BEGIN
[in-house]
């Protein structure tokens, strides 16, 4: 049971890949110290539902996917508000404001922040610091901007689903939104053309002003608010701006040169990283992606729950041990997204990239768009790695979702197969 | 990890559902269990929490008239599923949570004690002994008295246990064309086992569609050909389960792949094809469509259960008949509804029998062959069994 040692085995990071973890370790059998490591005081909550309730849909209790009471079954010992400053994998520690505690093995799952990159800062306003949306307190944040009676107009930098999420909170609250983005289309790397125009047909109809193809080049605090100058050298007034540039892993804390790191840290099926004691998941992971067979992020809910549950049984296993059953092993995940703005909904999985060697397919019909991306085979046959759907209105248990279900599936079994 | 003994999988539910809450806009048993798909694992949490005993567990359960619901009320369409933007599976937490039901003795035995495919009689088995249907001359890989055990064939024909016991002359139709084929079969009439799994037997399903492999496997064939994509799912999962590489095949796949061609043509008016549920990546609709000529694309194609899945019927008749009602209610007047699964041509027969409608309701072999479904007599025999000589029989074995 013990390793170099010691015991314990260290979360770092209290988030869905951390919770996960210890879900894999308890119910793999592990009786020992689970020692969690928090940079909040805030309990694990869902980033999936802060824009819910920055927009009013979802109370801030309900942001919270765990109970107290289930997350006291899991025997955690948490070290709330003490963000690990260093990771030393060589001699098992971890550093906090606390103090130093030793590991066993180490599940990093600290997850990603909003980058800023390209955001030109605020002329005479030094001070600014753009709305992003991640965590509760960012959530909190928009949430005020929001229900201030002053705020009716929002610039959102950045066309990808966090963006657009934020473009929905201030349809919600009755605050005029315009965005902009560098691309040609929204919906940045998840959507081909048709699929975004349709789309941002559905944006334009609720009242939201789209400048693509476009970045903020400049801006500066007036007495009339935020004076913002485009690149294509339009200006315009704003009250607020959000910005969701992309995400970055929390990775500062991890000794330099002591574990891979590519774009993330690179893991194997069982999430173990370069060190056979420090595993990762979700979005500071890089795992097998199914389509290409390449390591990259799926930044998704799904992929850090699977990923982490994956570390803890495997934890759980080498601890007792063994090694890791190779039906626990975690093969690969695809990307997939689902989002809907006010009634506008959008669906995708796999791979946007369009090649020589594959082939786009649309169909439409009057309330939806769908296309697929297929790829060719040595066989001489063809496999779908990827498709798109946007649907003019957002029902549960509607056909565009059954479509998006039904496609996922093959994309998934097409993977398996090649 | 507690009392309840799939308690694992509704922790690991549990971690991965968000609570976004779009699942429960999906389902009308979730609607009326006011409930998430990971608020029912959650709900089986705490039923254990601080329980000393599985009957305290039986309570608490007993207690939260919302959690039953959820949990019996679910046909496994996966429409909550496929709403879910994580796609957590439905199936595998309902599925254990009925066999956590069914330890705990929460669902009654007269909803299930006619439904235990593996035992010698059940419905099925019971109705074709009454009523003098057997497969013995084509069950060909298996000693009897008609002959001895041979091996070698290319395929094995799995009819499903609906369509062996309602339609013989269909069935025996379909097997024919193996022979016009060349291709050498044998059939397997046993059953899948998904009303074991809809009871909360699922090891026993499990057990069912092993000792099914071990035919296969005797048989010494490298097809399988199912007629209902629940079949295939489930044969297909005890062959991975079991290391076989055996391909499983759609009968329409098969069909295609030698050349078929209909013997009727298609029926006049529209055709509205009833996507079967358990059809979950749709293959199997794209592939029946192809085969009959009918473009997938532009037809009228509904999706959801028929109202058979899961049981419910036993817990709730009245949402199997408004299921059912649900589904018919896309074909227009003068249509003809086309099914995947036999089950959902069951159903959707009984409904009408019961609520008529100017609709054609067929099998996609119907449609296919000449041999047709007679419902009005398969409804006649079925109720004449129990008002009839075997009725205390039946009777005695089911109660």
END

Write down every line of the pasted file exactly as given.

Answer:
[in-house]
């Protein structure tokens, strides 16, 4: 049971890949110290539902996917508000404001922040610091901007689903939104053309002003608010701006040169990283992606729950041990997204990239768009790695979702197969 | 990890559902269990929490008239599923949570004690002994008295246990064309086992569609050909389960792949094809469509259960008949509804029998062959069994 040692085995990071973890370790059998490591005081909550309730849909209790009471079954010992400053994998520690505690093995799952990159800062306003949306307190944040009676107009930098999420909170609250983005289309790397125009047909109809193809080049605090100058050298007034540039892993804390790191840290099926004691998941992971067979992020809910549950049984296993059953092993995940703005909904999985060697397919019909991306085979046959759907209105248990279900599936079994 | 003994999988539910809450806009048993798909694992949490005993567990359960619901009320369409933007599976937490039901003795035995495919009689088995249907001359890989055990064939024909016991002359139709084929079969009439799994037997399903492999496997064939994509799912999962590489095949796949061609043509008016549920990546609709000529694309194609899945019927008749009602209610007047699964041509027969409608309701072999479904007599025999000589029989074995 013990390793170099010691015991314990260290979360770092209290988030869905951390919770996960210890879900894999308890119910793999592990009786020992689970020692969690928090940079909040805030309990694990869902980033999936802060824009819910920055927009009013979802109370801030309900942001919270765990109970107290289930997350006291899991025997955690948490070290709330003490963000690990260093990771030393060589001699098992971890550093906090606390103090130093030793590991066993180490599940990093600290997850990603909003980058800023390209955001030109605020002329005479030094001070600014753009709305992003991640965590509760960012959530909190928009949430005020929001229900201030002053705020009716929002610039959102950045066309990808966090963006657009934020473009929905201030349809919600009755605050005029315009965005902009560098691309040609929204919906940045998840959507081909048709699929975004349709789309941002559905944006334009609720009242939201789209400048693509476009970045903020400049801006500066007036007495009339935020004076913002485009690149294509339009200006315009704003009250607020959000910005969701992309995400970055929390990775500062991890000794330099002591574990891979590519774009993330690179893991194997069982999430173990370069060190056979420090595993990762979700979005500071890089795992097998199914389509290409390449390591990259799926930044998704799904992929850090699977990923982490994956570390803890495997934890759980080498601890007792063994090694890791190779039906626990975690093969690969695809990307997939689902989002809907006010009634506008959008669906995708796999791979946007369009090649020589594959082939786009649309169909439409009057309330939806769908296309697929297929790829060719040595066989001489063809496999779908990827498709798109946007649907003019957002029902549960509607056909565009059954479509998006039904496609996922093959994309998934097409993977398996090649 | 507690009392309840799939308690694992509704922790690991549990971690991965968000609570976004779009699942429960999906389902009308979730609607009326006011409930998430990971608020029912959650709900089986705490039923254990601080329980000393599985009957305290039986309570608490007993207690939260919302959690039953959820949990019996679910046909496994996966429409909550496929709403879910994580796609957590439905199936595998309902599925254990009925066999956590069914330890705990929460669902009654007269909803299930006619439904235990593996035992010698059940419905099925019971109705074709009454009523003098057997497969013995084509069950060909298996000693009897008609002959001895041979091996070698290319395929094995799995009819499903609906369509062996309602339609013989269909069935025996379909097997024919193996022979016009060349291709050498044998059939397997046993059953899948998904009303074991809809009871909360699922090891026993499990057990069912092993000792099914071990035919296969005797048989010494490298097809399988199912007629209902629940079949295939489930044969297909005890062959991975079991290391076989055996391909499983759609009968329409098969069909295609030698050349078929209909013997009727298609029926006049529209055709509205009833996507079967358990059809979950749709293959199997794209592939029946192809085969009959009918473009997938532009037809009228509904999706959801028929109202058979899961049981419910036993817990709730009245949402199997408004299921059912649900589904018919896309074909227009003068249509003809086309099914995947036999089950959902069951159903959707009984409904009408019961609520008529100017609709054609067929099998996609119907449609296919000449041999047709007679419902009005398969409804006649079925109720004449129990008002009839075997009725205390039946009777005695089911109660």